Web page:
Going global for startups: Play the long game

There’s a whole lot more to going global — and constantly improving at it — than just the language component. Based on 19 years of observing, analyzing and working with firms at the beginning of their global journeys, here are nine pieces of advice from Common Sense Advisory (CSA Research) that you’re not likely to find elsewhere.

View going global as just another business process. There are known practices for winning and serving international audiences, including how to set up a localization function, so avoid reinventing the wheel. At the end of the day, it’s always about allocating resources to match corporate goals.

Identify and recruit an executive champion. There’s no C-level executive automatically assigned to shepherd globalization, as there is for almost every other business function within the enterprise. Therefore, you will need to find your own champion to remove obstacles and consistently build awareness for local market perspectives at the upper echelons of the company.

Beat the drum of revenue enablement. CSA Research’s data shows that most companies only spend 0.03% to 1% of their annual revenue on producing multilingual content and code. This percentage is minuscule when compared to the amount of revenue that it drives. From day one, seize every chance to position your initiatives as “investment proposals” that require relatively small budget allocations for sizable opportunities — or even enormous potential returns — in local markets and global growth.

Determine the focus of your global expansion. Is it at the country, regional or city level? This makes a strategic difference in how your firm will build out its technology and personnel infrastructure. For example, most young companies will find that viewing the world through a country lens probably makes sense. However, if your company is rolling out a service by metropolitan area — think Airbnb, Postmates, Uber — you may need to focus at that level.

Integrate strategies at three levels: corporate, globalization and global content. Your corporate strategy determines the products and services that your firm offers, the audiences it targets and what makes it unique in its space. Your globalization strategy addresses how business functions globalize processes to support audiences outside of your home market. Your global content strategy focuses on which content, code and programs to localize, as well as how much. If these three strategies aren’t integrated or don’t exist, you’ll constantly have to remake the case for international investment. Evolve into a center of excellence for globalization. Though essential, translation and localization represent only one small component for going and staying global. In the early stages of winning and supporting international audiences, your team may be the only one consistently championing the perspective from local markets. However, until all teams globalize their business processes, your company will find it difficult to serve local audiences in a consistent, streamlined and cost-efficient manner. You can help by functioning as the go-to resource for questions and challenges related to international business for the company. Your team doesn’t have to have all the answers — just the ability to guide people in the right direction.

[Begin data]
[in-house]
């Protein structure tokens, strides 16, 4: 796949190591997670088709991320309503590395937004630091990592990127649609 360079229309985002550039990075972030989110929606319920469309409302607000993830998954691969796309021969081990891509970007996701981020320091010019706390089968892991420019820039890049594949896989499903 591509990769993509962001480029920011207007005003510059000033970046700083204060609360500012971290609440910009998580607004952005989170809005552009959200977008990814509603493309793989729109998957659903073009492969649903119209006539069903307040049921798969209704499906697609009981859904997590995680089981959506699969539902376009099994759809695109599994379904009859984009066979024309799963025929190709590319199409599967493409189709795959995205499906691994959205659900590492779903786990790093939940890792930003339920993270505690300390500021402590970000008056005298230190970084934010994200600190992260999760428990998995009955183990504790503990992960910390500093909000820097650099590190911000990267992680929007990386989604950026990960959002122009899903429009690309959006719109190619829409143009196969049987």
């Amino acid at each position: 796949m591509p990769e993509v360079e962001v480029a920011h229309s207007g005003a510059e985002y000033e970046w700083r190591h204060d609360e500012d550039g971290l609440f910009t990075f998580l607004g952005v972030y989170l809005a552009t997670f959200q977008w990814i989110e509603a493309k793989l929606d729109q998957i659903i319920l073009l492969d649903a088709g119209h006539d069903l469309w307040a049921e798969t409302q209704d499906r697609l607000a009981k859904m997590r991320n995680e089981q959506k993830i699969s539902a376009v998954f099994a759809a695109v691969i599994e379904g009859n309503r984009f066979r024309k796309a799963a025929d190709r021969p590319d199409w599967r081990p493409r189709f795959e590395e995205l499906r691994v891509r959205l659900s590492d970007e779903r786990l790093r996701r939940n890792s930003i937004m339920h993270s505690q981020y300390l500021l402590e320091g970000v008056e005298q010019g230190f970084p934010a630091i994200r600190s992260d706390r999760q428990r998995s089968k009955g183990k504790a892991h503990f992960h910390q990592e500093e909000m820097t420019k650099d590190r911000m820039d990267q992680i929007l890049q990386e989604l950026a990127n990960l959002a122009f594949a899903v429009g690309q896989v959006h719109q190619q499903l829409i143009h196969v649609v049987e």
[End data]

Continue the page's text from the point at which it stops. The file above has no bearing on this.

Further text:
Develop globalization scorecards for each business function. Collaborate with other groups to develop scorecards or a dashboard to measure their progress in globalizing their business processes. Doing so at an early stage will keep globalization top of mind among middle managers who are the ones responsible for executing global strategies on a daily basis. These cards and dashboards will also focus executives on what it takes to generate international revenue and support local markets successfully.

Make friends with finance. As your organization grows, you need to understand how your team is funded, how its financial performance is measured, and how to pay for unforeseen activities or deliverables. At the strategic level, your financial colleagues can help you: 1) increase awareness of globalization; 2) ensure that your funding level stays in line with overall corporate growth; and 3) adapt corporate metrics and key performance indicators to measure translation and localization activities.

Brand your team with a view toward an expanding role. The name of the translation group and your own job title will play a significant role in setting expectations enterprise-wide for the group’s capabilities. These titles should also highlight the potential for supporting business globalization and contributing to market share growth and revenue generation. Therefore, choose wisely. For example, instead of defaulting to “Translation Services,” consider “Translation Competency Center” or “Center of Excellence for Localization (Globalization).” Print “Globalization Manager” instead of “Translation and Localization Manager” on your business card.

By introducing what you do as just another business process, you can guide your new company in allocating its resources based on the language function as a revenue generator, rather than as a cost center. Executives and colleagues will follow your lead and recognize the value of your team’s contribution. That should make working for a startup more exhilarating than exhausting.